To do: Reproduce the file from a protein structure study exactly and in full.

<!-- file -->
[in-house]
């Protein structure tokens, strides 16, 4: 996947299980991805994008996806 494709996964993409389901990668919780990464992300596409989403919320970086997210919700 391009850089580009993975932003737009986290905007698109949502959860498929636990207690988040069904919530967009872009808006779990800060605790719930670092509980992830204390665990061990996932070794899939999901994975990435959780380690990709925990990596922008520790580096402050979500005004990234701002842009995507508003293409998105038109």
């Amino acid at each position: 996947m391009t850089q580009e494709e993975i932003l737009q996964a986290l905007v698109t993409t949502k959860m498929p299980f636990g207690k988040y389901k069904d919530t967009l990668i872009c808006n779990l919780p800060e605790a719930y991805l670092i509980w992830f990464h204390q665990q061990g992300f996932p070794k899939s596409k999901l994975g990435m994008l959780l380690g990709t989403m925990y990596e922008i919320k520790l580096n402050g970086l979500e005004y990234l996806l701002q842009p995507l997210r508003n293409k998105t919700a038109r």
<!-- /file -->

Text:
[in-house]
């Protein structure tokens, strides 16, 4: 996947299980991805994008996806 494709996964993409389901990668919780990464992300596409989403919320970086997210919700 391009850089580009993975932003737009986290905007698109949502959860498929636990207690988040069904919530967009872009808006779990800060605790719930670092509980992830204390665990061990996932070794899939999901994975990435959780380690990709925990990596922008520790580096402050979500005004990234701002842009995507508003293409998105038109």
């Amino acid at each position: 996947m391009t850089q580009e494709e993975i932003l737009q996964a986290l905007v698109t993409t949502k959860m498929p299980f636990g207690k988040y389901k069904d919530t967009l990668i872009c808006n779990l919780p800060e605790a719930y991805l670092i509980w992830f990464h204390q665990q061990g992300f996932p070794k899939s596409k999901l994975g990435m994008l959780l380690g990709t989403m925990y990596e922008i919320k520790l580096n402050g970086l979500e005004y990234l996806l701002q842009p995507l997210r508003n293409k998105t919700a038109r």